Effective Oct. 9, 2018, all New York employers must enact an anti-sexual harassment policy that meets or exceeds the standards set by a model policy, which will be drafted by the New York State Department of Labor (DOL) and New York State Division of Human Rights (DHR).

The model policy, although not yet drafted, will reportedly include (1) a prohibition against sexual harassment, with examples of what sexual harassment is; (2) information regarding employees' rights and potential redress to adjudicate sexual harassment, including administratively and judicially, and the remedies available to victims of sexual harassment, including references to the federal and state provisions and a statement that there may be applicable local law; (3) a complaint form; (4) a confidential investigation procedure and a commitment to due process for all parties involved; (5) a clear statement that sexual harassment is misconduct and that any employee engaging in such misconduct, and any supervisory or managerial personnel knowingly allowing such misconduct, will be sanctioned; and (6) a clear prohibition against retaliation for those who complain or who assist in any sexual harassment proceeding. Employers should note that the requirement to promise a confidential investigation may conflict with requirements from the Equal Employment Opportunity Commission to conduct a thorough investigation, and directives from the National Labor Relations Board that employers cannot institute a blanket confidentiality provision on workplace investigations. It is unclear how or whether the DOL and DHR will remedy this contradiction in the model policy.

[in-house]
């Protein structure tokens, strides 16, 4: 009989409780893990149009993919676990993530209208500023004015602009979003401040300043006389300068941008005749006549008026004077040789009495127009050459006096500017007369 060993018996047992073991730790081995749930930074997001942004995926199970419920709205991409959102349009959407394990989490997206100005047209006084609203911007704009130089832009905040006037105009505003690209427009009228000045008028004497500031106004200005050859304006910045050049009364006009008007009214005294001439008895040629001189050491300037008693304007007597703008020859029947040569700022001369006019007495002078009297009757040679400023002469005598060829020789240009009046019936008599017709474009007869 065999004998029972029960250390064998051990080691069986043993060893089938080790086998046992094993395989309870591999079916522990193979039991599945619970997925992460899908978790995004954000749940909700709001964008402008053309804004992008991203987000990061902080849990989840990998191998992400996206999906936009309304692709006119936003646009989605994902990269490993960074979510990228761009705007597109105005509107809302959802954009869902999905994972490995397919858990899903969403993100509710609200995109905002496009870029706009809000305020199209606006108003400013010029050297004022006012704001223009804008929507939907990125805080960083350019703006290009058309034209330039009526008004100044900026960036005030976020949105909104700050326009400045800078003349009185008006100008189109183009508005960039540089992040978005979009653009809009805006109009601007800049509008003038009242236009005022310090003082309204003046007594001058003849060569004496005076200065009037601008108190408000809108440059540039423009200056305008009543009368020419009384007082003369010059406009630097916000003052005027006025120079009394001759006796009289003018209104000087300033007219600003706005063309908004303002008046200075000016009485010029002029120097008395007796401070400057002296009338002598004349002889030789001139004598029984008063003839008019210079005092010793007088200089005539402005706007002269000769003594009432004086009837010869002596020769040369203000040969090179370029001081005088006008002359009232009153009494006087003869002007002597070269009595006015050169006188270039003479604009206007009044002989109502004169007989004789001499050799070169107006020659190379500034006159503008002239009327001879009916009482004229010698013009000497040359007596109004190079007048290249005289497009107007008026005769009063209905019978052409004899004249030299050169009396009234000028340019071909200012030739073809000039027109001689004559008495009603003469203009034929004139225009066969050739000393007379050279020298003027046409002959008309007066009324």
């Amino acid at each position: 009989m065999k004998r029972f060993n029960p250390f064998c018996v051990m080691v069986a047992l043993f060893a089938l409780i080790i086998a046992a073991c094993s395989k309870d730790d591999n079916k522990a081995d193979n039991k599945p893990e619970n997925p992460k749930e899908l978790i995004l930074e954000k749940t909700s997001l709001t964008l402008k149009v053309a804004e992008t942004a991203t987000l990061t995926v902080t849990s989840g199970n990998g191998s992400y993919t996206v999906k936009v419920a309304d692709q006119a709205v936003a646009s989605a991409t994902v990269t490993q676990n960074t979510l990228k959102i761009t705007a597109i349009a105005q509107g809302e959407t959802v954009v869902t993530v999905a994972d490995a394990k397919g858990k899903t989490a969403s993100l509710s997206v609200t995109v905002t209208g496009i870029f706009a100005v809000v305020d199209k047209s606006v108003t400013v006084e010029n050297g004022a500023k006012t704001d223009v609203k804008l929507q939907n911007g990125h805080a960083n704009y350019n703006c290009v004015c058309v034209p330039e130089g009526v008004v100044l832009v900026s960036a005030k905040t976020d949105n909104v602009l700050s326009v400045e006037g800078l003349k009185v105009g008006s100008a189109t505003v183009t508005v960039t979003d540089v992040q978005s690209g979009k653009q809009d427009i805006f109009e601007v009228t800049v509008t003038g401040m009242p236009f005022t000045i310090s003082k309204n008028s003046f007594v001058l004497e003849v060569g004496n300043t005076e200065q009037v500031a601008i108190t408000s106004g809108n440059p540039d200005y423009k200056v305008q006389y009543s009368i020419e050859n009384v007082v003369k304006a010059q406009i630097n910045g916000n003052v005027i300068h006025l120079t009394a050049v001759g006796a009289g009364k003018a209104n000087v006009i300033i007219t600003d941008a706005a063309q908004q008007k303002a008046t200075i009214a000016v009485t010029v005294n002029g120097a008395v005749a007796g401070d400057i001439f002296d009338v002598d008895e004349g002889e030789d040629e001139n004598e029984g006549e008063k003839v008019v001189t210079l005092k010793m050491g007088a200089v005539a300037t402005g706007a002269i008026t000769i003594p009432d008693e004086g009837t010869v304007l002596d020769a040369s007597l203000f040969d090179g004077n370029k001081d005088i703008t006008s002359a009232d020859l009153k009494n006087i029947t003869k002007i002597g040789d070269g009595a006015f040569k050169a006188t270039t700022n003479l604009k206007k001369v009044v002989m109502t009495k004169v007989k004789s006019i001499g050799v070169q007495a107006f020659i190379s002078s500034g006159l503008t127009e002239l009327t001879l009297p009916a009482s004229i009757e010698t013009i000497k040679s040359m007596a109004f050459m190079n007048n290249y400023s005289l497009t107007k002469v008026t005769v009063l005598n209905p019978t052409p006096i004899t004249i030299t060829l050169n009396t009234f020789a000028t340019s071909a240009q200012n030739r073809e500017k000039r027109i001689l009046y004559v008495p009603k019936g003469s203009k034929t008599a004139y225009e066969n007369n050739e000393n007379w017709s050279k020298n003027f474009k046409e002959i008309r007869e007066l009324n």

The law also mandates that effective Oct. 9, 2018, employers provide sexual harassment training, which must be equal to or exceed the standards of a model training program, which will be developed by the DOL and DHR. The model training program, although not yet drafted, will reportedly include (1) an explanation of what sexual harassment is, including examples of some conduct that would constitute unlawful sexual harassment; (2) information regarding employees' rights and potential redress to adjudicate sexual harassment, including administratively and judicially, and the remedies available to victims of sexual harassment, including references to the federal and state provisions; and (3) an explanation of conduct by supervisors and additional responsibilities of supervisors.

The content of both the policy and the training program will be available on the DOL's and DHR's websites at some point before the laws become effective in October.

The content of this article is intended to provide a general guide to the subject matter. Specialist advice should be sought about your specific circumstances.

Article last updated 8/2/18, written by Amy Traub, Shawn Butte, Tracy Cole, Fanny Ferdman, Paul Rosenberg, Saima Sheikh, & Amanda Van Hoose

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